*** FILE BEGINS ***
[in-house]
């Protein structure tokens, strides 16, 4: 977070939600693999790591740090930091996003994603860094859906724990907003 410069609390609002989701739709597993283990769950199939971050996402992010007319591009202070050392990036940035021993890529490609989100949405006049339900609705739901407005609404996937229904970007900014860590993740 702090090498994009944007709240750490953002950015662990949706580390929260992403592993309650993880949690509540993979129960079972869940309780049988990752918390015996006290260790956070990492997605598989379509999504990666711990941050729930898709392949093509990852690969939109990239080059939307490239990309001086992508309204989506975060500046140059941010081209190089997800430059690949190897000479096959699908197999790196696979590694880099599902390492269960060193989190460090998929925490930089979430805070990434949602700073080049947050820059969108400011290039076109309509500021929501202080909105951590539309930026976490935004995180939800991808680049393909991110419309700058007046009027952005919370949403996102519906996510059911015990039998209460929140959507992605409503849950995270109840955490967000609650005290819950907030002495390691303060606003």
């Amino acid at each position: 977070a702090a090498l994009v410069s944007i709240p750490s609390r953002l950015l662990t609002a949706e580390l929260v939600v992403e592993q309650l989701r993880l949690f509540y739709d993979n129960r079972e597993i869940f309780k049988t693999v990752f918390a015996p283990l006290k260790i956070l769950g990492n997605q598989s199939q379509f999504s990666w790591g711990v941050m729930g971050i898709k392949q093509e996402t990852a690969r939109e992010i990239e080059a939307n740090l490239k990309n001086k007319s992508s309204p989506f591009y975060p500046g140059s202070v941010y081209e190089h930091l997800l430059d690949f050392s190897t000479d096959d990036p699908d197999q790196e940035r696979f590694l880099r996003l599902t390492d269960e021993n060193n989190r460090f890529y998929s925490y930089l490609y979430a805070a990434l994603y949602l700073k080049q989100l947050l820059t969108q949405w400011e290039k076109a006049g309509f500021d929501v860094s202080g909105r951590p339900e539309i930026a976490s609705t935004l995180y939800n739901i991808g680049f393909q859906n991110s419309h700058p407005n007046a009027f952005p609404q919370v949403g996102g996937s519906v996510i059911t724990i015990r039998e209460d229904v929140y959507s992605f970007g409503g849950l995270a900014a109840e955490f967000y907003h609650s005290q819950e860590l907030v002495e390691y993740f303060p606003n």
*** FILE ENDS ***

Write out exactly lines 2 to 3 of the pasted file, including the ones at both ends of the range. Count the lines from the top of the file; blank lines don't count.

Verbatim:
């Protein structure tokens, strides 16, 4: 977070939600693999790591740090930091996003994603860094859906724990907003 410069609390609002989701739709597993283990769950199939971050996402992010007319591009202070050392990036940035021993890529490609989100949405006049339900609705739901407005609404996937229904970007900014860590993740 702090090498994009944007709240750490953002950015662990949706580390929260992403592993309650993880949690509540993979129960079972869940309780049988990752918390015996006290260790956070990492997605598989379509999504990666711990941050729930898709392949093509990852690969939109990239080059939307490239990309001086992508309204989506975060500046140059941010081209190089997800430059690949190897000479096959699908197999790196696979590694880099599902390492269960060193989190460090998929925490930089979430805070990434949602700073080049947050820059969108400011290039076109309509500021929501202080909105951590539309930026976490935004995180939800991808680049393909991110419309700058007046009027952005919370949403996102519906996510059911015990039998209460929140959507992605409503849950995270109840955490967000609650005290819950907030002495390691303060606003």
């Amino acid at each position: 977070a702090a090498l994009v410069s944007i709240p750490s609390r953002l950015l662990t609002a949706e580390l929260v939600v992403e592993q309650l989701r993880l949690f509540y739709d993979n129960r079972e597993i869940f309780k049988t693999v990752f918390a015996p283990l006290k260790i956070l769950g990492n997605q598989s199939q379509f999504s990666w790591g711990v941050m729930g971050i898709k392949q093509e996402t990852a690969r939109e992010i990239e080059a939307n740090l490239k990309n001086k007319s992508s309204p989506f591009y975060p500046g140059s202070v941010y081209e190089h930091l997800l430059d690949f050392s190897t000479d096959d990036p699908d197999q790196e940035r696979f590694l880099r996003l599902t390492d269960e021993n060193n989190r460090f890529y998929s925490y930089l490609y979430a805070a990434l994603y949602l700073k080049q989100l947050l820059t969108q949405w400011e290039k076109a006049g309509f500021d929501v860094s202080g909105r951590p339900e539309i930026a976490s609705t935004l995180y939800n739901i991808g680049f393909q859906n991110s419309h700058p407005n007046a009027f952005p609404q919370v949403g996102g996937s519906v996510i059911t724990i015990r039998e209460d229904v929140y959507s992605f970007g409503g849950l995270a900014a109840e955490f967000y907003h609650s005290q819950e860590l907030v002495e390691y993740f303060p606003n």